A common misnomer regarding child support is that it belongs to the single parent. If it were, it would be called single parent support. Legally speaking, it is an obligation owed to the child. It may sound like a technicality but that’s the law for you. The parent who pays child support is referred to as the “obligor”. The parent receiving the support is the “obligee”. The terminology is at least consistent. However, the system for child support is not rigid. Children grow. Needs do change as can the means to provide. Child support agreements are modified. It is inevitable. The question is “How?” When it comes to modifying child support in NJ, it tends to be a matter of either the obligor not being able to make ends meet or the obligee not being able to get by on the current child support. It really depends on the circumstances.
As is to be expected, in a court of law, “changed circumstances” is a legal term with specific meaning. Any changes must be proven to be permanent or substantial. The burden of proof lies with the parent seeking the modification. If he or she fails, and the change is deemed temporary or hasn’t come to pass, the modification will be rejected. The most common scenarios where modification is successful include:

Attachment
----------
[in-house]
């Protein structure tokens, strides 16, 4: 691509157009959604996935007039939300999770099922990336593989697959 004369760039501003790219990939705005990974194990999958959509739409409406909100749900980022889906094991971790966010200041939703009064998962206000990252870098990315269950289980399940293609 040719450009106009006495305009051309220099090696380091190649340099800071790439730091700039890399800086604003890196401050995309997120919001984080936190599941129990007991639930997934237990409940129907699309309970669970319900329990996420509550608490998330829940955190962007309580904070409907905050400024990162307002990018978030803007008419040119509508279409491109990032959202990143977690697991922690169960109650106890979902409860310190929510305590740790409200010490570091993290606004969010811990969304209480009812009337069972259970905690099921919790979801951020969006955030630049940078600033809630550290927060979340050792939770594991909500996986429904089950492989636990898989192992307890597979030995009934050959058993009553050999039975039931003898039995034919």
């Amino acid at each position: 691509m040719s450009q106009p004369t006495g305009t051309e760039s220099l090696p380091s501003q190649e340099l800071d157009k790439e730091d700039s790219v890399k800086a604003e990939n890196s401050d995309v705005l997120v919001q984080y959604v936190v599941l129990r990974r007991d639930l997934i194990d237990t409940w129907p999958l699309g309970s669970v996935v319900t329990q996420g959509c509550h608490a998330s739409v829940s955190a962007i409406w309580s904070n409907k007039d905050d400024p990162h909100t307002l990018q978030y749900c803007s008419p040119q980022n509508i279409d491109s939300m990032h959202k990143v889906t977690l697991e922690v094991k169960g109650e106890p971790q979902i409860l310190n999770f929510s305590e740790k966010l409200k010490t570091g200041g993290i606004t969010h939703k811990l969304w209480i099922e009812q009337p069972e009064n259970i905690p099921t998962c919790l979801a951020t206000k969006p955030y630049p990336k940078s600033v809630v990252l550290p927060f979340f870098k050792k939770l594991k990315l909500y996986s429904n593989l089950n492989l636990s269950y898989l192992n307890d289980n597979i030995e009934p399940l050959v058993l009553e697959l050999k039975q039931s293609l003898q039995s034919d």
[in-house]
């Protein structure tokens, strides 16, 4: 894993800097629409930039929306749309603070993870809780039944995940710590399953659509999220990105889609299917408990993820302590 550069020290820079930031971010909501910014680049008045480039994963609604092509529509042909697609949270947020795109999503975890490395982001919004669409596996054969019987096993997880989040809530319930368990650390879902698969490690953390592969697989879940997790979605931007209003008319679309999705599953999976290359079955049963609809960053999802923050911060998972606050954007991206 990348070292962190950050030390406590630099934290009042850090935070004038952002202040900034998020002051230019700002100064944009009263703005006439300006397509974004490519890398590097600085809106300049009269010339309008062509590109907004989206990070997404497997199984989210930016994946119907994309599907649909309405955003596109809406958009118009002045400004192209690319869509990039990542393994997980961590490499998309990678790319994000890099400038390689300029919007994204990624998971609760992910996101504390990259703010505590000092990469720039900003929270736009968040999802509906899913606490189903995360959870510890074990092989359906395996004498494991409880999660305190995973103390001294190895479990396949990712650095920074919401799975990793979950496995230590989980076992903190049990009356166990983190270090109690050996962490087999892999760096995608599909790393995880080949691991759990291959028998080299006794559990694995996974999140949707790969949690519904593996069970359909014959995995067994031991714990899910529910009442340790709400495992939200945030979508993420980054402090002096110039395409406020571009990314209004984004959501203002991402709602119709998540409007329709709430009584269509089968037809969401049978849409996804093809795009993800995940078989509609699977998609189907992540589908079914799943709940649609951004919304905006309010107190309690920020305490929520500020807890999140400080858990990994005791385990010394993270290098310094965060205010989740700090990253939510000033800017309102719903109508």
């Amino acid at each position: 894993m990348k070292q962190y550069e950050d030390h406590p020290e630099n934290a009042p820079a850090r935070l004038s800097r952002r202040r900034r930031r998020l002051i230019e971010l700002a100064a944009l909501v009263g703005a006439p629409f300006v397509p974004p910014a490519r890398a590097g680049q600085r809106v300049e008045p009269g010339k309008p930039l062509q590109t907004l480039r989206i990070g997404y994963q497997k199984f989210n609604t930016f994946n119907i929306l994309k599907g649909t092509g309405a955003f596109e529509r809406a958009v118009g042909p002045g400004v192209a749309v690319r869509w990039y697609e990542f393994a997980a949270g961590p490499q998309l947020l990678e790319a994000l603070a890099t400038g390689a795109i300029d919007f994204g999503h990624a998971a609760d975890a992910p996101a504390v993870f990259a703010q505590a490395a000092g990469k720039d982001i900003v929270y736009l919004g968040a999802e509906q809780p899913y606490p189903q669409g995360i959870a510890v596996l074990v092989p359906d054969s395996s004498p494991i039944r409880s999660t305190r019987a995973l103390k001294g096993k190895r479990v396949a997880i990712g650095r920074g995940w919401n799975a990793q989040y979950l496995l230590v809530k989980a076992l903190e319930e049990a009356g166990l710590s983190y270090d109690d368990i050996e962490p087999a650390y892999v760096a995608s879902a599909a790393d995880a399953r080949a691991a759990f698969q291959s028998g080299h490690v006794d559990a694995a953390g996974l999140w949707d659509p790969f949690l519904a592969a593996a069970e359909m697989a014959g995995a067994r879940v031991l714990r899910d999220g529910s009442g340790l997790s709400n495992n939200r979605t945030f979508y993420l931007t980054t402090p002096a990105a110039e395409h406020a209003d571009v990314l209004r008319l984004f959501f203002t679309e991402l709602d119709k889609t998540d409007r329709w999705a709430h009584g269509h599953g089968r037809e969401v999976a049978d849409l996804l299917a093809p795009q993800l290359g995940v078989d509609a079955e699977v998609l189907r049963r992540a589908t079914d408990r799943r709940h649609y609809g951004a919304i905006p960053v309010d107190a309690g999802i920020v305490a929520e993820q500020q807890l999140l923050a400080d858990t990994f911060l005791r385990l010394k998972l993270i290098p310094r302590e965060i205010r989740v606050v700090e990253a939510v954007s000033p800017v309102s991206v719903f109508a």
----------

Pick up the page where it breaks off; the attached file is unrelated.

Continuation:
- An increase in the cost of living;
- An increase or a decrease in either parent’s income;
- A change in the parenting time schedule;
- A parent or child suffered a serious illness or disability after the court issued the original support award;
- One or both of the parent’s had additional children;
- A child goes away to college;
- A child becomes emancipated.
If the parent seeking modification makes a prima facie showing, then the other parent will have to submit financial information. Unless there are exceptions, the Court will usually apply the New Jersey Child Support Guidelines to calculate the new child support obligation.
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